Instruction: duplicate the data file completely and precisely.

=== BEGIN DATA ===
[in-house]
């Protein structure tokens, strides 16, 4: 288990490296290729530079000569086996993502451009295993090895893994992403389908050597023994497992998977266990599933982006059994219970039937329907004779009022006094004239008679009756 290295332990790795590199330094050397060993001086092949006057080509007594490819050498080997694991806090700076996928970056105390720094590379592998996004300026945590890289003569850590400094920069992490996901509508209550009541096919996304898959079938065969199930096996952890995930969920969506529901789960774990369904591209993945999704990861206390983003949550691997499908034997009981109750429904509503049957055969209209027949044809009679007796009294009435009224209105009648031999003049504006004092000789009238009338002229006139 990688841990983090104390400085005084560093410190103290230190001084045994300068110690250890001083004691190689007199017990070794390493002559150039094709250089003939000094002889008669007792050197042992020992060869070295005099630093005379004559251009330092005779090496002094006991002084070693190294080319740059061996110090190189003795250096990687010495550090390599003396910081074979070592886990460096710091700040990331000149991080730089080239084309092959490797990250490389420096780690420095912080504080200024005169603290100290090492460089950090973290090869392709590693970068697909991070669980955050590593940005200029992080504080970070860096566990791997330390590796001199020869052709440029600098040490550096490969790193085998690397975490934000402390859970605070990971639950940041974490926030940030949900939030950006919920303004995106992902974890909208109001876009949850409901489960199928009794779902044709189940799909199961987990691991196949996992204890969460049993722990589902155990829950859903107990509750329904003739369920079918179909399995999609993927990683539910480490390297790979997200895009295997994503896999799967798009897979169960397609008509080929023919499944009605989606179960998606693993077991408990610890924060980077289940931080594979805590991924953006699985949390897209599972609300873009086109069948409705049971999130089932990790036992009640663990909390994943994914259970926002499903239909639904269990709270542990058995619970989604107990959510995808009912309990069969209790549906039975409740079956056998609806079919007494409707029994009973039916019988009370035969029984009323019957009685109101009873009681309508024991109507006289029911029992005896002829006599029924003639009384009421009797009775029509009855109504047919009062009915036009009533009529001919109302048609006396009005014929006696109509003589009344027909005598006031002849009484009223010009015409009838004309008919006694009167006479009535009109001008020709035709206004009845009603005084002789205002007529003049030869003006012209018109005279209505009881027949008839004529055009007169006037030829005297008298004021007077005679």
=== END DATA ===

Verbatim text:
[in-house]
């Protein structure tokens, strides 16, 4: 288990490296290729530079000569086996993502451009295993090895893994992403389908050597023994497992998977266990599933982006059994219970039937329907004779009022006094004239008679009756 290295332990790795590199330094050397060993001086092949006057080509007594490819050498080997694991806090700076996928970056105390720094590379592998996004300026945590890289003569850590400094920069992490996901509508209550009541096919996304898959079938065969199930096996952890995930969920969506529901789960774990369904591209993945999704990861206390983003949550691997499908034997009981109750429904509503049957055969209209027949044809009679007796009294009435009224209105009648031999003049504006004092000789009238009338002229006139 990688841990983090104390400085005084560093410190103290230190001084045994300068110690250890001083004691190689007199017990070794390493002559150039094709250089003939000094002889008669007792050197042992020992060869070295005099630093005379004559251009330092005779090496002094006991002084070693190294080319740059061996110090190189003795250096990687010495550090390599003396910081074979070592886990460096710091700040990331000149991080730089080239084309092959490797990250490389420096780690420095912080504080200024005169603290100290090492460089950090973290090869392709590693970068697909991070669980955050590593940005200029992080504080970070860096566990791997330390590796001199020869052709440029600098040490550096490969790193085998690397975490934000402390859970605070990971639950940041974490926030940030949900939030950006919920303004995106992902974890909208109001876009949850409901489960199928009794779902044709189940799909199961987990691991196949996992204890969460049993722990589902155990829950859903107990509750329904003739369920079918179909399995999609993927990683539910480490390297790979997200895009295997994503896999799967798009897979169960397609008509080929023919499944009605989606179960998606693993077991408990610890924060980077289940931080594979805590991924953006699985949390897209599972609300873009086109069948409705049971999130089932990790036992009640663990909390994943994914259970926002499903239909639904269990709270542990058995619970989604107990959510995808009912309990069969209790549906039975409740079956056998609806079919007494409707029994009973039916019988009370035969029984009323019957009685109101009873009681309508024991109507006289029911029992005896002829006599029924003639009384009421009797009775029509009855109504047919009062009915036009009533009529001919109302048609006396009005014929006696109509003589009344027909005598006031002849009484009223010009015409009838004309008919006694009167006479009535009109001008020709035709206004009845009603005084002789205002007529003049030869003006012209018109005279209505009881027949008839004529055009007169006037030829005297008298004021007077005679």